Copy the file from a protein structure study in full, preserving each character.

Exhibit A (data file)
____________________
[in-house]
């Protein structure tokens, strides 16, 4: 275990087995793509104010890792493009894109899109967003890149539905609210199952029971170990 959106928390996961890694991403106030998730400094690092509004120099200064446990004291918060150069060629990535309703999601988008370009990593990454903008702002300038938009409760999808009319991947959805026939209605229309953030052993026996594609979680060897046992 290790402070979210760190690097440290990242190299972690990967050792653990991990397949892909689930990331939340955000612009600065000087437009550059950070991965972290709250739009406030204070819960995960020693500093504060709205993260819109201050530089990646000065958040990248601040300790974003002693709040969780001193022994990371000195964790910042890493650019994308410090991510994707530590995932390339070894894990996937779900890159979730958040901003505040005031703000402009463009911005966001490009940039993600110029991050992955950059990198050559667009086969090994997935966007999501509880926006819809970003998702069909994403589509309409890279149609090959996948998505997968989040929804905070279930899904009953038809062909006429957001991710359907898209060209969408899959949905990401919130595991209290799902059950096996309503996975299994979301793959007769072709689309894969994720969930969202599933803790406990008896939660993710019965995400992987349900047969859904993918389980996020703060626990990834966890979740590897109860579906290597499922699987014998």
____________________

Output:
[in-house]
């Protein structure tokens, strides 16, 4: 275990087995793509104010890792493009894109899109967003890149539905609210199952029971170990 959106928390996961890694991403106030998730400094690092509004120099200064446990004291918060150069060629990535309703999601988008370009990593990454903008702002300038938009409760999808009319991947959805026939209605229309953030052993026996594609979680060897046992 290790402070979210760190690097440290990242190299972690990967050792653990991990397949892909689930990331939340955000612009600065000087437009550059950070991965972290709250739009406030204070819960995960020693500093504060709205993260819109201050530089990646000065958040990248601040300790974003002693709040969780001193022994990371000195964790910042890493650019994308410090991510994707530590995932390339070894894990996937779900890159979730958040901003505040005031703000402009463009911005966001490009940039993600110029991050992955950059990198050559667009086969090994997935966007999501509880926006819809970003998702069909994403589509309409890279149609090959996948998505997968989040929804905070279930899904009953038809062909006429957001991710359907898209060209969408899959949905990401919130595991209290799902059950096996309503996975299994979301793959007769072709689309894969994720969930969202599933803790406990008896939660993710019965995400992987349900047969859904993918389980996020703060626990990834966890979740590897109860579906290597499922699987014998």